Aug 26, 2012

Hugh Laurie

For those of you not aware, Hugh Laurie has turned his career to music, and was in town to play the Park West theater. He plays with the same humor and passion as his earlier endeavors. This Englishman started a pretty decent career in British comedy series with his partner Stephen Fry in "A bit of Fry & Laurie", and teaming up with Rowan 'Mr. Bean' Atkinson in the classic "Blackadder" series. But in the U.S. he is probably best known for his Guinness book of records earning role as 'Dr. House'. In its heydays this made him an impressive $700,000 per episode, so he can now probably do more or less anything he feels like doing. And what he felt like was pursuing his life's passion of New Orleans jazz and Louisiana and Chicago blues.

He started with a caveat that he will probably f#*! up the performance, so that we better listen to the band, but look at him. He could very much apprehend the audience, comparing his actor-turned-musician to sitting on an airplane when the pilot comes on the PA system to announce he was doing pedicures up to 6 weeks ago but was now very excited to have passed the pilot exam and start his life's dream of flying. Hugh Laurie certainly has not lost his improv comedian skills, talking between songs like no other musician GABROEN saw before, and instantly incorporating reactions from the audience.

By the way, for those of you not aware, Hugh Laurie in real life is not Dr. House; he doesn't limp, he is not grumpy, and he is not a know-it-all. That was also his response to a woman in the audience shouting: "I love you, Dr. House".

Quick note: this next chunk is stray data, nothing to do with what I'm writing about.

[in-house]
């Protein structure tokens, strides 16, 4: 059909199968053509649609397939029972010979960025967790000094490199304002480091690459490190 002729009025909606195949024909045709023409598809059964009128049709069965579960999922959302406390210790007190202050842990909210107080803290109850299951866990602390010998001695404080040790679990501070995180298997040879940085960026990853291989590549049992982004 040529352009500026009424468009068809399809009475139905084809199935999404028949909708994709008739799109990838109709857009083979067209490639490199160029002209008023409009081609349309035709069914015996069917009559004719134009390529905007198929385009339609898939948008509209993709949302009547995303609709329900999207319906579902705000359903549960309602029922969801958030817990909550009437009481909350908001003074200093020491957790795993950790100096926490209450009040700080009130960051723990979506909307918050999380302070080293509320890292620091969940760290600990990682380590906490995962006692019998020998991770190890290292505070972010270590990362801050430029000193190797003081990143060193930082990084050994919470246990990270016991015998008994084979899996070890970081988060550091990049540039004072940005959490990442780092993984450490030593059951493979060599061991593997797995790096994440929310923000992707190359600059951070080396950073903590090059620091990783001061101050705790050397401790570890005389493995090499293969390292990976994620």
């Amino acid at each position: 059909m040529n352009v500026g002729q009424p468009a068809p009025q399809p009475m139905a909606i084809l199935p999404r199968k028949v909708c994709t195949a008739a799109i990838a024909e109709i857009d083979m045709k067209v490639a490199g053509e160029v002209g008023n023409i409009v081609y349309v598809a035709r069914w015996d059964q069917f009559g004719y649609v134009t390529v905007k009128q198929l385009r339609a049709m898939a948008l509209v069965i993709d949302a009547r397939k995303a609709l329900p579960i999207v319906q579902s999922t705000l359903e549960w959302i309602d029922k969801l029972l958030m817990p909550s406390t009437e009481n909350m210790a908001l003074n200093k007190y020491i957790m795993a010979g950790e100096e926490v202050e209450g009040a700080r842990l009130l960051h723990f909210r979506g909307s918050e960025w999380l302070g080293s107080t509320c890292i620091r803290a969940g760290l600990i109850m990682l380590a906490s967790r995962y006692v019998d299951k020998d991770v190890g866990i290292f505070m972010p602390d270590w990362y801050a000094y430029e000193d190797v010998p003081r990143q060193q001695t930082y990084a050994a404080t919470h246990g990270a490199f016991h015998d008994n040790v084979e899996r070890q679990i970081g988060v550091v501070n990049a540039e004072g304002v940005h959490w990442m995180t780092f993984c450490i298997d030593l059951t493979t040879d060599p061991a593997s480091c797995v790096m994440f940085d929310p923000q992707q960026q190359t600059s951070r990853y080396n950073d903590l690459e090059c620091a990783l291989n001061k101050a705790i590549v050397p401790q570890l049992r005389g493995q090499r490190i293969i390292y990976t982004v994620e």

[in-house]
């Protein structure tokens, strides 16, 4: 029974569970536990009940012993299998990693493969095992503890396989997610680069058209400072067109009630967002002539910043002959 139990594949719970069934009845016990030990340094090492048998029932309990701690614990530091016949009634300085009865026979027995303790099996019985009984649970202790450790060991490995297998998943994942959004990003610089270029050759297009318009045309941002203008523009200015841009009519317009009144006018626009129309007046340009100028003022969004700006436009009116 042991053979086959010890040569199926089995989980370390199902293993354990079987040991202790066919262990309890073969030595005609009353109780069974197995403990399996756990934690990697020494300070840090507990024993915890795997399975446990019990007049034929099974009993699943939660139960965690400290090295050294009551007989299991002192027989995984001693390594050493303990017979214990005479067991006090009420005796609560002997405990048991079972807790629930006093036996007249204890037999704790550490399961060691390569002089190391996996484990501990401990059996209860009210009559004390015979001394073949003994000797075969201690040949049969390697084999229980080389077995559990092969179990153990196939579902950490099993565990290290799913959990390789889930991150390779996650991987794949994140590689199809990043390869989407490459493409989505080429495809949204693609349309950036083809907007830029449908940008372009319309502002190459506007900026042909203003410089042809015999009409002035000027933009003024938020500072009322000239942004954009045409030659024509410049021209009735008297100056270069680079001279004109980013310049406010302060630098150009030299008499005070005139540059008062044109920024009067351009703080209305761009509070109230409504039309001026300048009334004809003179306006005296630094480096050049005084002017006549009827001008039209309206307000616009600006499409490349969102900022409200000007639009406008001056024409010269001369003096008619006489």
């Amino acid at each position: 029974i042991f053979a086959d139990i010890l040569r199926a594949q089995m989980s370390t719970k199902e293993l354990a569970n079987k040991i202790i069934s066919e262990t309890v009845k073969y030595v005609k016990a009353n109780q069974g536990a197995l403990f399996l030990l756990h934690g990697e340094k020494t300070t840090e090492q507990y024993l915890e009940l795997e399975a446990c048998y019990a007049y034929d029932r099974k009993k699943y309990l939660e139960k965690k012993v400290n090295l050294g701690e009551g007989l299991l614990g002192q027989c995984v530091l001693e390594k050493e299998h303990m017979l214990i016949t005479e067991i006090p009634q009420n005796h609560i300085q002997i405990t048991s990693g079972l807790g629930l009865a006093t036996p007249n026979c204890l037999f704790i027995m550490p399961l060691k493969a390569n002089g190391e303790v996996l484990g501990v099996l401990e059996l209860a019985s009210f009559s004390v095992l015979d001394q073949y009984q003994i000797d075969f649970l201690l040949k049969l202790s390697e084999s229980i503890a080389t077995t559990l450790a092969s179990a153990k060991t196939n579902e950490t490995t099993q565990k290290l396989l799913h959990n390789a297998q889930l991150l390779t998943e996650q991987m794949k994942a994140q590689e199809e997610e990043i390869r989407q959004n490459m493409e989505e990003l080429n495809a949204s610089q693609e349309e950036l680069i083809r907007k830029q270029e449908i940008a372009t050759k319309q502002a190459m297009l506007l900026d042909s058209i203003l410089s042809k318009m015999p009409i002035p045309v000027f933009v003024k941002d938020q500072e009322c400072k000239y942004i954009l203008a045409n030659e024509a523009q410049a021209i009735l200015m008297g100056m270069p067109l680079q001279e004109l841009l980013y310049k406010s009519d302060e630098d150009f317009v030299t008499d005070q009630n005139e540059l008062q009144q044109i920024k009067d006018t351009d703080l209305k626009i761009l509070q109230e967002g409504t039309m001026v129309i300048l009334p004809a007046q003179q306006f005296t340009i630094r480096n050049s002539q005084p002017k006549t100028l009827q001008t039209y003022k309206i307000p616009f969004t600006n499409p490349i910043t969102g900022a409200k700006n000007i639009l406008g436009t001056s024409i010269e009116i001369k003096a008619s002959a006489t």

By the way, for those of you not aware, an American concert audience is very different from a Dutch concert audience. In Holland people are very actively applauding and cheering, but no one shouts out words and everyone stays in their seats. In contrast, an American audience never sits still, continuously gets up to get drinks, answer calls, go pee, or whatever they do. Being Dutch, GABROEN doesn't walk around so doesn't really know whatever the rest of the audience does when walking around.  But an American audience also makes for a more interactive show, shouting out things at the performer in question that makes the show more dynamic and funny. Unless the performer in question is Van Morrison, who GABROEN saw in an Atlanta concert a couple of years ago, and who does not tolerate the audience drinking, making calls, taking pictures, talking, nothing, nada. By the way, for those of you not aware, Van Morrison does not say one single word himself in concerts.

So Hugh Laurie is very funny. We knew that from his 1980s and 90s shows that also aired on Dutch television, and we experienced it in this concert as well. He is also a pretty darn good jazz piano player, and his voice fits this genre well as long as the songs are more mellow.

It was nice to see this man pursue his dream, and I know many worse ways for a rich man to spend his money than reviving 1920s jazz and 1950s blues. This was his first gig in Chicago, sweet home Chicago, the home of the blues. He was clearly in awe and a little sentimental, as he grew up with the music from so many Chicago blues musicians, including his all time hero Muddy Waters. He even got emotional when Mud Morganfield, the eldest son of Muddy, joined the stage for two songs. Mud may have inherited the looks and voice of his dad, but certainly not the song-writing skills. All in all a great night out in sweet home Chicago.

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